“During times of universal deceit, telling the truth becomes a revolutionary act.” George Orwell


Monday, March 22, 2010

3/21/10 World Down Syndrome Day

"Your search yielded no results"

Rarely does this statement cause me happiness when it appears on my computer screen. Typically it means that I haven't been able to find what I was looking for. But today, I smiled happily at my computer screen. They get it. You see, I searched the Down Syndrome International website for the word "prevention" and received that message. I say again, they get it.

You see, people who know people with down's syndrome, are typically much less likely to want to be rid of it. That is probably because the only way to be rid of it is to be rid of the people who have it. I believe that only those who have never had an interaction with a person with down's syndrome would want to be rid of them, at all costs, including prenatally diagnosing their presence and killing them. But in the warped minds of the pro-choice world, this is totally acceptable...perhaps.

Bill Armer (2007) writes the following in, Eugenetics: a polemical view of social policy in the genetic age.
It is sometimes suggested by scholars that eugenics was some form of pseudoscientific aberration of the first half of the twentieth century which is nowadays of historical interest perhaps, but has no place in contemporary scientific society...Nonetheless, eugenic ideology, and particularly ideas that the human race may and should be 'improved', is certainly extant today...The fundamental issue to be borne in mind is that the overt eugenics movement in the west had two key values: the 'improvement of the human stock' and the avoidance of financial drain on society." (p. 1).

Armer discusses the term "provisional pregnancy" which is clearly related to women carrying a baby with down's syndrome among other 'obvious' reasons for abortion (obvious to the medical profession it would seem). Pregnancy is now provisional untill the experts can council us as to whether or not our children are 'viable' or in some way 'worthy' of birth. Funny how your ideas will sometimes "come home to roost" as the saying goes.

Armer also quotes Alison Davis (1987, Women with disaiblities: abortion and liberation in Disability, Handicap & Society, p. 283)
...the mainstream women's movement has made the mistake of transferring our oppression to the unborn...it becaue natural to eliminate or ignore those (with) conflicting interests who were too vulnerable to fight back...the mainstream women's movement claims to support women with disaiblities and help them fight against their double oppression [as women and as disabled people], but I do not now believe that it is possible to do so while...defending so aggresively the 'right to choose' to kill unborn children because they suffere from exactly the same disabilities.

The human genome project will only convolute these issues as there will be more to 'assess' in order to 'prevent'. To cut the doublespeak, more children will be diagnosed prenatally as having an undesirable characteristics and then killed through abortion. How people can support and fight for rights of individuals at one point in their lives and work voraciously to kill them at another point in their lives is simply hypocritical.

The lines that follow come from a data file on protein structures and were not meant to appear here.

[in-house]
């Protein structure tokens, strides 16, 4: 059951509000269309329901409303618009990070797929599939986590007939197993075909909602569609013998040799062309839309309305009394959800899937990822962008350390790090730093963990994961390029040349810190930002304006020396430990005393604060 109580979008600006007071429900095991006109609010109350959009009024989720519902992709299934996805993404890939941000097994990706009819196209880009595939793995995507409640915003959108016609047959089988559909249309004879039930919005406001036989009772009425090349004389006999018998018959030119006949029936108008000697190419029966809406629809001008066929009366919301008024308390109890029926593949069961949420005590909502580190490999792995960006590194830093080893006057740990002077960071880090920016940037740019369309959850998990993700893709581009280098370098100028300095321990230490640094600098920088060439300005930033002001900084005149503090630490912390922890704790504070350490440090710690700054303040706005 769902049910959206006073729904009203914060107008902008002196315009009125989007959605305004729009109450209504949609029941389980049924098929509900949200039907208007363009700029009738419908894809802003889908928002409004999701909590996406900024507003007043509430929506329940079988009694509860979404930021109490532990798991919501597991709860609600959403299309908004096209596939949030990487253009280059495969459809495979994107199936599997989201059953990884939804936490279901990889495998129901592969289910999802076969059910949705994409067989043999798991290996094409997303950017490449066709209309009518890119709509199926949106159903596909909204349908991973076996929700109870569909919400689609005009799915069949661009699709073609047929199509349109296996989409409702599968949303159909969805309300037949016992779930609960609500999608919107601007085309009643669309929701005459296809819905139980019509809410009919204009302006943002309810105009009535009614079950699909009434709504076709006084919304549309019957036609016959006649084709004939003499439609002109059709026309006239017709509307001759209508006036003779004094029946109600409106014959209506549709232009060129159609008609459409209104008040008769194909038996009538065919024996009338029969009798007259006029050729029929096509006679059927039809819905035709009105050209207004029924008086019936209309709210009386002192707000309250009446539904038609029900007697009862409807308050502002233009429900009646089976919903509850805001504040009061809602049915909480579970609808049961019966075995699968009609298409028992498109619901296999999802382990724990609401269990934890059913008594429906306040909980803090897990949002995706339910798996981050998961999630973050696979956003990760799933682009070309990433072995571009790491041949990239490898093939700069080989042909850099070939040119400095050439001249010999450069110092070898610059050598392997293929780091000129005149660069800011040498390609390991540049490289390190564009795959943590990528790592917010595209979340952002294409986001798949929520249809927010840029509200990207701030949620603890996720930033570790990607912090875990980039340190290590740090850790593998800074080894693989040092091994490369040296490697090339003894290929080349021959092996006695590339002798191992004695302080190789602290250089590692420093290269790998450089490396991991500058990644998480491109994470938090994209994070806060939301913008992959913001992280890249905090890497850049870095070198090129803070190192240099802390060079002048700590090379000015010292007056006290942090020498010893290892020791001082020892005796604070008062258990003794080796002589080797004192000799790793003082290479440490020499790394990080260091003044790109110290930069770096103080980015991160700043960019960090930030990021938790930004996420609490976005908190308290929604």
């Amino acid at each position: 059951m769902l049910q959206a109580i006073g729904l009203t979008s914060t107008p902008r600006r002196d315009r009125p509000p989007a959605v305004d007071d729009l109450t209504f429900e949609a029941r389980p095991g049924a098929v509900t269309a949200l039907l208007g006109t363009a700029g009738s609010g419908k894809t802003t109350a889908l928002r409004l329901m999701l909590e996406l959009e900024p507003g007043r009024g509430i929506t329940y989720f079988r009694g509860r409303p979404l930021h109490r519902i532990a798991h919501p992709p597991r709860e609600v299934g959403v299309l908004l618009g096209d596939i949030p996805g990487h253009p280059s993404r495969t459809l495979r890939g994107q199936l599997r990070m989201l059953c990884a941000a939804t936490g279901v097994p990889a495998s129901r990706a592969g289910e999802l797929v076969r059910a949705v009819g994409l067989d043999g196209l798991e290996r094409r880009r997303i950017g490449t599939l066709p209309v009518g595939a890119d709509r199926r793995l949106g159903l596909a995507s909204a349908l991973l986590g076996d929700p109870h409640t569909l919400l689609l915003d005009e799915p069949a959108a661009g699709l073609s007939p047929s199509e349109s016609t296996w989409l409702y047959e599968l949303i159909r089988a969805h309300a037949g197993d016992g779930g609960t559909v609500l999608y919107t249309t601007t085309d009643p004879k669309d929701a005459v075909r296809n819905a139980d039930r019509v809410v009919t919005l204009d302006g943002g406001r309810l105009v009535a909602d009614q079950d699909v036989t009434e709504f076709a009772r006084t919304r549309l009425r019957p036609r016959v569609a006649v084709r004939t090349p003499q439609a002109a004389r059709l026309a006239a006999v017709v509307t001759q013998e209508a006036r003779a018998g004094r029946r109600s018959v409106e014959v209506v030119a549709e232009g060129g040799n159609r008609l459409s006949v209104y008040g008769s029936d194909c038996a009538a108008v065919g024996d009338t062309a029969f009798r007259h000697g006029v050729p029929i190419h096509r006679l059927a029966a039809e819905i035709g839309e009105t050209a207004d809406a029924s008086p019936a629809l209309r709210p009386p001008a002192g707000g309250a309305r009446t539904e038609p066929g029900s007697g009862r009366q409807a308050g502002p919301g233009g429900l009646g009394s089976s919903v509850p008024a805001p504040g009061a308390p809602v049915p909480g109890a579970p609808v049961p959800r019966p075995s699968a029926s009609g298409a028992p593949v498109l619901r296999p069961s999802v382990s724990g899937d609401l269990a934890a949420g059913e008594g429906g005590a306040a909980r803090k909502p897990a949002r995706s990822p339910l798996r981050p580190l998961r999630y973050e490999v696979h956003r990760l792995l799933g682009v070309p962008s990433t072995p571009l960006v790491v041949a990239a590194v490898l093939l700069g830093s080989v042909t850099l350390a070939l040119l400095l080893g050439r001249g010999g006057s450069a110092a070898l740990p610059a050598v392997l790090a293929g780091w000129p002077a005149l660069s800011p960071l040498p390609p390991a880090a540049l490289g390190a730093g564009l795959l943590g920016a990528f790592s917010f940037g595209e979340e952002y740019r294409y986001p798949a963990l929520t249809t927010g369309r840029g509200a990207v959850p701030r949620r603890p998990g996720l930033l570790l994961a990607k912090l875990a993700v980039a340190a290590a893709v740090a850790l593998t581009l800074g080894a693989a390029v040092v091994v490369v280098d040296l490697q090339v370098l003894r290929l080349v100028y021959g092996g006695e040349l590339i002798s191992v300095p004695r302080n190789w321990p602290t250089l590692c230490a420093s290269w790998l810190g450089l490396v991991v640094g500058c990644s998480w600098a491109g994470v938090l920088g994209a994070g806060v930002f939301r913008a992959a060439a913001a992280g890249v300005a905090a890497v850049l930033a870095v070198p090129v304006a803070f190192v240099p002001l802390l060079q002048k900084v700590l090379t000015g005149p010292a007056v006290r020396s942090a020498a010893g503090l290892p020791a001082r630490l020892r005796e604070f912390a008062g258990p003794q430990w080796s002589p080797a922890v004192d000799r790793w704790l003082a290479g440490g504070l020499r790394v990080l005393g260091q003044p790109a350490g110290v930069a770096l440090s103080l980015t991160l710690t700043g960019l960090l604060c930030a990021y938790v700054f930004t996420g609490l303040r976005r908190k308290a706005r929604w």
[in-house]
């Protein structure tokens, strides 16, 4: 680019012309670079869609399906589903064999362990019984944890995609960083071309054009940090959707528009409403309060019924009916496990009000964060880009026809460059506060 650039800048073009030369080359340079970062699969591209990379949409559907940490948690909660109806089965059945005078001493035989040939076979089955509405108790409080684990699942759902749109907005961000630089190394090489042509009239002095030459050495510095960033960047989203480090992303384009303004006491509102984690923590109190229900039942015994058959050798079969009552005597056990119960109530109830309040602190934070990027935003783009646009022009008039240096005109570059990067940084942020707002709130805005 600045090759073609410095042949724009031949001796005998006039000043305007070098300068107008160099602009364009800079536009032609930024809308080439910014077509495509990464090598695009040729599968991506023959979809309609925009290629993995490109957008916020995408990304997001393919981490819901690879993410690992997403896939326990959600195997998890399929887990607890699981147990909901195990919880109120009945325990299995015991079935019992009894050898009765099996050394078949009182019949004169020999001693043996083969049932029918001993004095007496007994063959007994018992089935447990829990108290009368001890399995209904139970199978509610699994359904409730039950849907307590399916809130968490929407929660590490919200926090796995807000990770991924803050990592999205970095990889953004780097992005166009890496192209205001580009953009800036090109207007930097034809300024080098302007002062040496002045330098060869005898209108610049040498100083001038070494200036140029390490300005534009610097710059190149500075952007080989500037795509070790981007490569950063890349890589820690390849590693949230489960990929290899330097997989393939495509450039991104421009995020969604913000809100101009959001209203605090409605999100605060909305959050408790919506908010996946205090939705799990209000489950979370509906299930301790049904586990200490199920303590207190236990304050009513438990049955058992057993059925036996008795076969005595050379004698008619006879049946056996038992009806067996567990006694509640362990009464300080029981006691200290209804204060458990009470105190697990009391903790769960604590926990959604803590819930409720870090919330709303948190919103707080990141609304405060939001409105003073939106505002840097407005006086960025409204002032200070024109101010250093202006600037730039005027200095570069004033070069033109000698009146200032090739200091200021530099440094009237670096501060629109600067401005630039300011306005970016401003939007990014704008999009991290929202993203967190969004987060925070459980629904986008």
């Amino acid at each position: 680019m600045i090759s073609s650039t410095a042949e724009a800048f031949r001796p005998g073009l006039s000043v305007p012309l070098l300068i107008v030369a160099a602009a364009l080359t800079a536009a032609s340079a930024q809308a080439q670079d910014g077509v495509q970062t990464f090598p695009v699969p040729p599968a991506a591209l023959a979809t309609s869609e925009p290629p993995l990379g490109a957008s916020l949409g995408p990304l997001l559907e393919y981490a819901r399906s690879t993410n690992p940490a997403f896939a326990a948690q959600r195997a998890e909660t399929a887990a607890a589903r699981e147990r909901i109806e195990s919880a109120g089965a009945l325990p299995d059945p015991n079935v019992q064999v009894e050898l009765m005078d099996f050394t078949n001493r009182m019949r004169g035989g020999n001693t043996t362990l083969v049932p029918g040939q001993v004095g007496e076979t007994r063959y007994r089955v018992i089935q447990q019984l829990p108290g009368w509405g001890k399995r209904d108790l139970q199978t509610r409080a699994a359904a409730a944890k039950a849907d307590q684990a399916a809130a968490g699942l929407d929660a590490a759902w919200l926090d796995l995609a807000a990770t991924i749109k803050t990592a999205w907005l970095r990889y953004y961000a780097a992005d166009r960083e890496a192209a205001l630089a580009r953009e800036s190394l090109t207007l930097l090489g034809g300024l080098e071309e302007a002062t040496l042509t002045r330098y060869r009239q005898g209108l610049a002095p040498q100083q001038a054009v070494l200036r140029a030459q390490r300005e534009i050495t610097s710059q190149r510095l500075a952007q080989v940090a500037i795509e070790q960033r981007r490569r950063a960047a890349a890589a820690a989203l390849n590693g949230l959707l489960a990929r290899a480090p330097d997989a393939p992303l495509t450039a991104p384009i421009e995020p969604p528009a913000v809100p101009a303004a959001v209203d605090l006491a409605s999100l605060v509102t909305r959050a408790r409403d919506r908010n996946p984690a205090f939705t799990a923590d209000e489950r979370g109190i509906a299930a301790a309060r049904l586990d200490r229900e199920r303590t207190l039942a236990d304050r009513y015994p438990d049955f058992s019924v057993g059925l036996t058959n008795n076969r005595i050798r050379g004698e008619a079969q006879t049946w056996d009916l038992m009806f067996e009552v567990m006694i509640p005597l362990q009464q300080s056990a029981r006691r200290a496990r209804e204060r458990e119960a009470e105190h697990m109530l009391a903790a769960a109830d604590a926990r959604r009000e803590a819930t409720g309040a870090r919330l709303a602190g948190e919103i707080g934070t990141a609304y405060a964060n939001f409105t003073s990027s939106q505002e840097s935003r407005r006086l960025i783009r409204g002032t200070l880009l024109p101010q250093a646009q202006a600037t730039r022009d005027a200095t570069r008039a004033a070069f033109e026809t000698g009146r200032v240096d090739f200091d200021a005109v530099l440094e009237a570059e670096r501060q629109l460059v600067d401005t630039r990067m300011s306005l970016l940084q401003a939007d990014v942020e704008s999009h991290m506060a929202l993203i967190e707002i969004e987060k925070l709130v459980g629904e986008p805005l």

So God bless Down Syndrome International. May they always be found on the side of life for people with down's syndrome and all people. In terms of down's syndrome, prevention=death.

McNair

9 comments:

Alyssa said...

I have just begun working daily in a classroom with a high school group of children who have Downs Syndrome. I have completely fallen in love! I love this group of children. They are my favorite part of the day! I love working in the classroom with these students and they fill my heart with such joy and a happiness I cannot explain. I love that the search came up with nothing! There should not be a prevention of Downs Syndrome! I could not agree more with you. People who want to get rid of Downs Syndrome means that they want to get rid of the people who have the disability. If people would just move past stereotypes and take the time to get to know these individuals, we would find out that they are normal. Most of the people are productive members of society and are perfectly capable of living on their own. Others with this disability are still sweet and have the mentality of a toddler. I have met individuals with both characteristics and either way, they are the sweetest people I have met. They just want to be happy and make friends. Why would anyone be so ignorant to want to kill someone who is kind?

john said...

When Bill Armer (2007) writes in, Eugenetics: a polemical view of social policy in the genetic age, "The fundamental issue to be borne in mind is that the overt eugenics movement in the west had two key values: the 'improvement of the human stock' and the avoidance of financial drain on society." (p. 1).
I often worry particularly about the second issue, the financial burden to society. With the government now in charge of health care, what is to stop them for fiscal reasons demanding the aborting of suspected Down's, or other "abnormal" children that would obviously cost more to deal with than "normal" children.